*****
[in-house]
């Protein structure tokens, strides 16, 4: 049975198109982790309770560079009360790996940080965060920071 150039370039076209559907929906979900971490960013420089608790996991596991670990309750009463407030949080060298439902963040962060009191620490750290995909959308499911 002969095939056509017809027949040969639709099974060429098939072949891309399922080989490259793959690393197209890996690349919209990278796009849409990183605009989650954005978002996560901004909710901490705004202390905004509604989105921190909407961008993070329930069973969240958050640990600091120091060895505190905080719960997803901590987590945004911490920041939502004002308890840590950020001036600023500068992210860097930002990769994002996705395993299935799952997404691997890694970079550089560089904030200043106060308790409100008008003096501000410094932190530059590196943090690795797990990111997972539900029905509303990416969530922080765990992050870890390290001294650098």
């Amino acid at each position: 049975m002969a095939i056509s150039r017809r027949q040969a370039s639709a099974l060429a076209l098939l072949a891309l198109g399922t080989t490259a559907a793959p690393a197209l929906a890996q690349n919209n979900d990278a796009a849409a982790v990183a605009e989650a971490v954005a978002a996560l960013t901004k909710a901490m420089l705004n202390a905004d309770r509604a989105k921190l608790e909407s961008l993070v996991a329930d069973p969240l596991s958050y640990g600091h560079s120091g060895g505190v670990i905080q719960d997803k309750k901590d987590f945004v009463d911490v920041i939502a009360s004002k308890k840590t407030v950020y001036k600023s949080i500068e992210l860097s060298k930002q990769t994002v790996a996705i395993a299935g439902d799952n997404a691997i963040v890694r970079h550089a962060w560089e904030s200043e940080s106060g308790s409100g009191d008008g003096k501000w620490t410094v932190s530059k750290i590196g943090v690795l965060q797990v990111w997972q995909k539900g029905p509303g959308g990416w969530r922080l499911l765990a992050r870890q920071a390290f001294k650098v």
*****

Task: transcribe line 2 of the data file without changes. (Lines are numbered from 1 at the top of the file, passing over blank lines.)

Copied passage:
């Protein structure tokens, strides 16, 4: 049975198109982790309770560079009360790996940080965060920071 150039370039076209559907929906979900971490960013420089608790996991596991670990309750009463407030949080060298439902963040962060009191620490750290995909959308499911 002969095939056509017809027949040969639709099974060429098939072949891309399922080989490259793959690393197209890996690349919209990278796009849409990183605009989650954005978002996560901004909710901490705004202390905004509604989105921190909407961008993070329930069973969240958050640990600091120091060895505190905080719960997803901590987590945004911490920041939502004002308890840590950020001036600023500068992210860097930002990769994002996705395993299935799952997404691997890694970079550089560089904030200043106060308790409100008008003096501000410094932190530059590196943090690795797990990111997972539900029905509303990416969530922080765990992050870890390290001294650098």